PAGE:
Shop The Common Good Company.

Recycled wool

Wool is a durable animal-based fibre that is known for its longevity, warmth, and comfort. In its original form, wool is a resource-intensive material to produce and has associated ethical concerns. Recycled wool, like that traditionally processed in Italy by Manteco, reduces the environmental and ethical impacts significantly and, with so much of the fibre already in circulation, is becoming a desired recyclable option. It’s also diverse and easy to mix with other materials such as fleece. The industry is beginning to see less demand for virgin wool with the higher value placed on discarded garments or offcuts in the manufacturing process.

Our verdict:

Support brands using recycled wool over virgin wool. To extend the life of a woollen garment, wash less often and by hand.

Brands using recycled wool:


Rated: Good
sustainable navy jumpsuit by Naz

Näz is a Portuguese fashion brand that aims to make fashion look good, not only on you, but on the planet too. It uses a high proportion of lower-impact materials including GOTS certified organic cotton, and traces most of its supply chain.

Most garments available in sizes S-L.

See the rating.

Shop Näz.


Rated: Good
People wearing tops, sweaters, jackets, bottoms and accessories by Asket.

ASKET has been creating timeless wardrobe essentials since 2015 with revolutionary sizing and fair pricing. The brand disregards seasonal collections, cuts out all the middlemen, and only sells directly to you—putting its entire focus on building a single permanent collection.

Find the range in sizes 2XS-2XL.

See the rating.


Recycled down

Down—usually goose and duck feathers—is the soft inside padding commonly used in furniture such as cushions and doona covers, and insulated clothing like ski jackets and coats. Recycled down is derived from the simple process of diverting household items from landfills, instead using the feathers for a new garment. This is an ideal sustainable option, as the recycled insulation does the same thing as the virgin down and feathers. The recycled option is also more ethical—even better if the brand can disclose the processes and origins of the down and feathers.

Our verdict:

Choose recycled down over virgin down every time to avoid animal cruelty. Look for brands who disclose where they source the down from in its original form to ensure it was sustainably sourced and certified.

Brands using recycled down:


Rated: Good

Patagonia is a brand that truly lives and breathes the great outdoors. It makes clothing for trail running, climbing, mountain biking, surfing, skiing, and snowboarding. Patagonia has "Good" labour practices, and uses recycled, rather than virgin, polyester. It has also committed to reducing its energy use and emissions.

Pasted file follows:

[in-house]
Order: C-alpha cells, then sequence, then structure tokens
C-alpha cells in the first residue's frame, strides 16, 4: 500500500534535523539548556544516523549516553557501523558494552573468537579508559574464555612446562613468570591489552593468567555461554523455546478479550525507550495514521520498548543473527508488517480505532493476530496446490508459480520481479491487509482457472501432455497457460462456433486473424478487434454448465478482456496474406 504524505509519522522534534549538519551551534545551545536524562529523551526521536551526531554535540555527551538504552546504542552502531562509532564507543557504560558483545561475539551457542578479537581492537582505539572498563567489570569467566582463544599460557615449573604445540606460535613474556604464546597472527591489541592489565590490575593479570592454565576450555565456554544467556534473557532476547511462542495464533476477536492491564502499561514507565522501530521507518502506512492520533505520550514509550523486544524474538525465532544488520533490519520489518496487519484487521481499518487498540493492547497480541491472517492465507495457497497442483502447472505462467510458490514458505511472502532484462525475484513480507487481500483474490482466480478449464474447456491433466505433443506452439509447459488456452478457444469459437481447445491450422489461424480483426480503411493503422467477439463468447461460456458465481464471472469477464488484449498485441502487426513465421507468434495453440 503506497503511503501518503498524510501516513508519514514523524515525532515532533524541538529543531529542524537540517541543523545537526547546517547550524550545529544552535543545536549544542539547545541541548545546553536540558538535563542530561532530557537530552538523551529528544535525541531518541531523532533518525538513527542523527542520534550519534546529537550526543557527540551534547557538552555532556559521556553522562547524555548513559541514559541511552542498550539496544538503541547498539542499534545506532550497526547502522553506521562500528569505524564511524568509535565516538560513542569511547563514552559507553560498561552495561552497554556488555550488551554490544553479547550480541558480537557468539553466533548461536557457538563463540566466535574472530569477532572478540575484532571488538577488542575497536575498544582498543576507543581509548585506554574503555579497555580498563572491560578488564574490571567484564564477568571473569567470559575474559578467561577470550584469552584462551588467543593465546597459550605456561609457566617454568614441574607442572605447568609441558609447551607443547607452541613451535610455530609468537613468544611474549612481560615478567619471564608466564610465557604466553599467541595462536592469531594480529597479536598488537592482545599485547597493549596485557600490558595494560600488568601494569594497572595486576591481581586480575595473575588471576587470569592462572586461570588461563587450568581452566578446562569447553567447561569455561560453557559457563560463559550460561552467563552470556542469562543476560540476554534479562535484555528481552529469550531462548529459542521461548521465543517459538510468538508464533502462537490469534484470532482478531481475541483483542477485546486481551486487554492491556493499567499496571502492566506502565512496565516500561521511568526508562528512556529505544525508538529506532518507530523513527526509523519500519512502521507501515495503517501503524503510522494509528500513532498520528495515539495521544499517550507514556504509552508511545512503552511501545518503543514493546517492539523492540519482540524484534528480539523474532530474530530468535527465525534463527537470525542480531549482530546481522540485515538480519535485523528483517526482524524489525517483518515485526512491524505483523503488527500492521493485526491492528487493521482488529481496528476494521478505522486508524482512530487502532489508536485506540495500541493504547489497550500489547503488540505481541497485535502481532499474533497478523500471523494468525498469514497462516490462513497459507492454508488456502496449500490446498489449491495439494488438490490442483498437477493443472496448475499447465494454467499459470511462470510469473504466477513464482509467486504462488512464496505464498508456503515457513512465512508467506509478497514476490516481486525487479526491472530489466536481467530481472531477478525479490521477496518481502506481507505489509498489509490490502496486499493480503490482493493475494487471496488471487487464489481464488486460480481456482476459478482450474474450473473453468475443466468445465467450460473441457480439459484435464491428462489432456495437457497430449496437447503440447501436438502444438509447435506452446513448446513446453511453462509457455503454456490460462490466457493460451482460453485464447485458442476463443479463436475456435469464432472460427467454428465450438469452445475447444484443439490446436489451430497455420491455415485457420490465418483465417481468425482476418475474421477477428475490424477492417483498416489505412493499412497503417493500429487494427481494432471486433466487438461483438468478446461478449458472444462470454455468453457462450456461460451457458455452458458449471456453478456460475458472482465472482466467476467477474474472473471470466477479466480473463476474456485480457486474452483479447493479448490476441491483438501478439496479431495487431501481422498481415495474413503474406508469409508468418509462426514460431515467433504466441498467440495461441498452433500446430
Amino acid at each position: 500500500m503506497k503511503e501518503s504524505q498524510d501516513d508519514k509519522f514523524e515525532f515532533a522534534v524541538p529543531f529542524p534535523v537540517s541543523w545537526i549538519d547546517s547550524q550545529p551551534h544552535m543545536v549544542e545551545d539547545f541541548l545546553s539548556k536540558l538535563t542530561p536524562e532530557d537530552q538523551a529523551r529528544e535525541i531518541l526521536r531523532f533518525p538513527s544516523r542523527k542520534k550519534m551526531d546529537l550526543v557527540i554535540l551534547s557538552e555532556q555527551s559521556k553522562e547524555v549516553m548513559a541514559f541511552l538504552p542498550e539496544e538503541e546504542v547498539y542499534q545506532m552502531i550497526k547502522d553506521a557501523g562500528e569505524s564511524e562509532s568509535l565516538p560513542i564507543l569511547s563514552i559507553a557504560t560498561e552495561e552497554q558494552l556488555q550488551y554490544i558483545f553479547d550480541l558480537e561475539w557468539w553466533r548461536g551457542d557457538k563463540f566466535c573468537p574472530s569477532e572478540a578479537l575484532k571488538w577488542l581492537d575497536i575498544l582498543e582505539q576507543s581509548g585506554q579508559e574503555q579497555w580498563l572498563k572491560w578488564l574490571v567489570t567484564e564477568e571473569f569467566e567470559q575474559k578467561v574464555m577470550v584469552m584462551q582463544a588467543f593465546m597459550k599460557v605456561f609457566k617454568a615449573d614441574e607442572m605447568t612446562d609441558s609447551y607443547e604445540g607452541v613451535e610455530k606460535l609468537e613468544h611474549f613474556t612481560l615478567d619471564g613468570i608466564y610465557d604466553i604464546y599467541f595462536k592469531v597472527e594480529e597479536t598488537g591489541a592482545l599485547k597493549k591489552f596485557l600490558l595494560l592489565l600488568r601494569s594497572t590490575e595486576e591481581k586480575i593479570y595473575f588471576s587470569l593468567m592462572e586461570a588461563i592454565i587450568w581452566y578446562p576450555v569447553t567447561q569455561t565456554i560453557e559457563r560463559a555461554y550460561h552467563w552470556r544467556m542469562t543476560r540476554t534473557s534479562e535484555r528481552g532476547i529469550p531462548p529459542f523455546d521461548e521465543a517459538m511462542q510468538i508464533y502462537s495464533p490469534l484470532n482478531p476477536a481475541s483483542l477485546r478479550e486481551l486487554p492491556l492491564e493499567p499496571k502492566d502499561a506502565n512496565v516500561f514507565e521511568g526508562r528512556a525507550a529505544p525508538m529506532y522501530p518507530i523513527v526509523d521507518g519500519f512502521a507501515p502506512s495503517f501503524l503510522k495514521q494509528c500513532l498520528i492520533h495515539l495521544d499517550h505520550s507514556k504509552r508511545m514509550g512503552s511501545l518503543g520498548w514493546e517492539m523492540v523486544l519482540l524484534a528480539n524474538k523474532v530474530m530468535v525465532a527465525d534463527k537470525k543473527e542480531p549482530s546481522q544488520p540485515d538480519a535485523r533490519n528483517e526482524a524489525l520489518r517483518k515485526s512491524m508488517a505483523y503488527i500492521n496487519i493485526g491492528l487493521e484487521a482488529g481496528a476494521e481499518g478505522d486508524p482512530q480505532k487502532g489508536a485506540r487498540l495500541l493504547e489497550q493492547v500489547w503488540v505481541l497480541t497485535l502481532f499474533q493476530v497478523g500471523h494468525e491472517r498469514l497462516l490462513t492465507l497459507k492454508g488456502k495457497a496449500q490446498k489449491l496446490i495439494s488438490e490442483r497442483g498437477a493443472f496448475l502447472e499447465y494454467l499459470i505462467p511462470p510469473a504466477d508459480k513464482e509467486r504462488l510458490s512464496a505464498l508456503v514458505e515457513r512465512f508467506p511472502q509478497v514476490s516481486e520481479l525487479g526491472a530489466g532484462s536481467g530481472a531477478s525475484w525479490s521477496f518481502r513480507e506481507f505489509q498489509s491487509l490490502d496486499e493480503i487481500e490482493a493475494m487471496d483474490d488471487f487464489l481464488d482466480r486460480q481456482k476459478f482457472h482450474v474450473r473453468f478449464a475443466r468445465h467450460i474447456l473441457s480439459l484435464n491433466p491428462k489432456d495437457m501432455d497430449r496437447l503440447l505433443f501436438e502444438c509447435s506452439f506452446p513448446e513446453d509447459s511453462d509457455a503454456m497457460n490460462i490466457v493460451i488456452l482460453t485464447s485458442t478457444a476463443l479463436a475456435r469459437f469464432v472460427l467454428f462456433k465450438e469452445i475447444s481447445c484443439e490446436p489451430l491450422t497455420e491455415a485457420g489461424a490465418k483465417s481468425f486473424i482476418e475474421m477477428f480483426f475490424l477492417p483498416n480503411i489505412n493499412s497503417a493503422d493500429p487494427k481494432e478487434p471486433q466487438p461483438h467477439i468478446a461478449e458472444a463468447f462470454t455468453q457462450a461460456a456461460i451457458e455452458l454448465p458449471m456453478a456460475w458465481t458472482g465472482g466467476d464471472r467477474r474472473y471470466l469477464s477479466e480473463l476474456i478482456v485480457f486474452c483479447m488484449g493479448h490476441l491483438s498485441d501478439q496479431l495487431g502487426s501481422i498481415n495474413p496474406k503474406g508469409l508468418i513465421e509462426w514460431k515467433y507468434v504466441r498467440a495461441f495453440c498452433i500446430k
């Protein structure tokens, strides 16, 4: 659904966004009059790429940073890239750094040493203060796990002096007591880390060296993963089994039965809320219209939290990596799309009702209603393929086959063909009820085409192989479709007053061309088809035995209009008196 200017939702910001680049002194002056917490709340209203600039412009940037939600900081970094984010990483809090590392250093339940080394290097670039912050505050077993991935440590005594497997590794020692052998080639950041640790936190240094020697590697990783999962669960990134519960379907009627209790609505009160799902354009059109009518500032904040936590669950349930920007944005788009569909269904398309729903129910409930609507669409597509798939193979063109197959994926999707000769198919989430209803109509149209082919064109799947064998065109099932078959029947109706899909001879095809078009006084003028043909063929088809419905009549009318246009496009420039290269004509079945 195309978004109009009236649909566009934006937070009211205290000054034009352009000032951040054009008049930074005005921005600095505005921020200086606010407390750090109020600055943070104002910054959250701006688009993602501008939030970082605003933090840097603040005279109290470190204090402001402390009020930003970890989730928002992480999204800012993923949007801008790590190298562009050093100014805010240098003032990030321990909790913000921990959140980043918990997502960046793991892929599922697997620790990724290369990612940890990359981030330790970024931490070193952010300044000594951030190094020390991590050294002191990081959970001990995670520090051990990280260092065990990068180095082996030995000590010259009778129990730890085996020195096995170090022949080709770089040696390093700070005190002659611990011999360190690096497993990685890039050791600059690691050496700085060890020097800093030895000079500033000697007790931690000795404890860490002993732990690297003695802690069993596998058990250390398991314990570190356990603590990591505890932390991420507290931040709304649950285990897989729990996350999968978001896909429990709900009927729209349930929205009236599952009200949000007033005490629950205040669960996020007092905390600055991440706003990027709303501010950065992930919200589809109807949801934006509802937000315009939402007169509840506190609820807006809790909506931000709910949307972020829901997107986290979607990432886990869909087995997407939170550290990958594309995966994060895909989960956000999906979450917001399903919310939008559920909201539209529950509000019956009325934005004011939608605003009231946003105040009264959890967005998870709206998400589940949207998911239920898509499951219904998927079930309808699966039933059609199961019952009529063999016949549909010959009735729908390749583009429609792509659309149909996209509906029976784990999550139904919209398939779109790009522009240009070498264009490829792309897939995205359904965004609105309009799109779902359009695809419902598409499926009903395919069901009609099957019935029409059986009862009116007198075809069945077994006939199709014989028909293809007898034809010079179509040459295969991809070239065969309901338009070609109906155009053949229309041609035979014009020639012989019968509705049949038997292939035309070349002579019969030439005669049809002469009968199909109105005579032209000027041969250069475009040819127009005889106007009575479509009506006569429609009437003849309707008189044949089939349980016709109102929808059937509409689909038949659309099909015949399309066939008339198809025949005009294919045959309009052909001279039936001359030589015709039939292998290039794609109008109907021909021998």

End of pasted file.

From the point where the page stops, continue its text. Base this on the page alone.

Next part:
The brand stocks sizes 2XS-3XL.

See the rating.

Shop Patagonia @ LVRSustainable.

Shop Patagonia Pre-Owned @ Vestiaire Collective.

Shop Patagonia.

Recycled cashmere

Recycled cashmere is a welcome addition to the industry as the original form significantly impacts people, animals, and the planet. Cashmere is an ancient fabric that dates back to the 13th century. Originally a commodity made on a smaller scale from a specific breed of goat, the virgin material now has a much larger environmental footprint. The less intensive recycled cashmere option has fewer years under its belt but is already favoured as an eco-alternative by brands that traditionally used virgin cashmere. The soft, lightweight material is much more sustainable in its recycled form, placing a higher value on the material itself by upcycling the pre-consumer offcuts and leftover fabric waste.

Our verdict:

Only source recycled cashmere if you really need it, and avoid virgin cashmere all together. Take the same ethical and environmental factors into consideration for recycled materials as well.

Brands using recycled cashmere:

Organic Basics

Rated: Great
people wearing organic basics basics

Organic Basics offers high-quality more sustainable fashion basics for men and women in organic materials. The Denmark-based brand puts sustainable thinking at the centre of everything—it only chooses fabrics that care for our environment, and only ever partners with factories that care about their impact.

Organic Basics' clothes are available in sizes XS-XL.

See the rating.

Shop Organic Basics.


Rated: Good

Founded by surf champion Kelly Slater, Outerknown is a more responsible brand that aims to blend style and function with the protection of natural resources. The brand is Bluesign certified and has partnered with the Fair Labour Association.

Find the range in sizes XS-2XL.

See the rating.

Shop Outerknown.

Shop Outerknown @ Wearwell.


An up and coming alternative to nylon, ECONYL is a recycled plastic material created by Italian firm Aquafil. The company uses synthetic waste such as industrial plastic, waste fabric, and fishing nets from oceans. They blend and transform this waste into a recycled nylon yarn that has the same appearance and quality as virgin nylon—a perfect replacement! ECONYL appears in stretch garments like swimwear and activewear. Remember synthetic recycled materials still create residual microplastics, though it’s important to note that Aquafil is in the process of creating a form of ECONYL that doesn’t shed. In the meantime, you can use washing machine filters or washing garment bags for these items to minimise the microplastics released in the wash.

Our verdict:

Avoid traditional nylon by looking for brands that use Econyl, but simultaneously choose recycled plant based fibres where possible and be diligent about microplastic protection in your laundry!

Brands using Econyl:

Girlfriend Collective

Rated: Good
Two women wearing sports leggings and crop tops in burgundy and green

Girlfriend Collective creates minimal, luxury clothes made with fair labour, certified by the Social Accountability Standard International SA8000. The brand uses lower-impact materials like recycled polyester as well as lower-impact, non-toxic dyes and is fully OEKO-TEX® STANDARD 100 certified.

Inclusively sized Girlfriend Collective offers products from 2XS-6XL.

See the rating.

Shop Girlfriend Collective @ LVRSustainable.

Shop Girlfriend Collective.

Stella McCartney

Rated: Good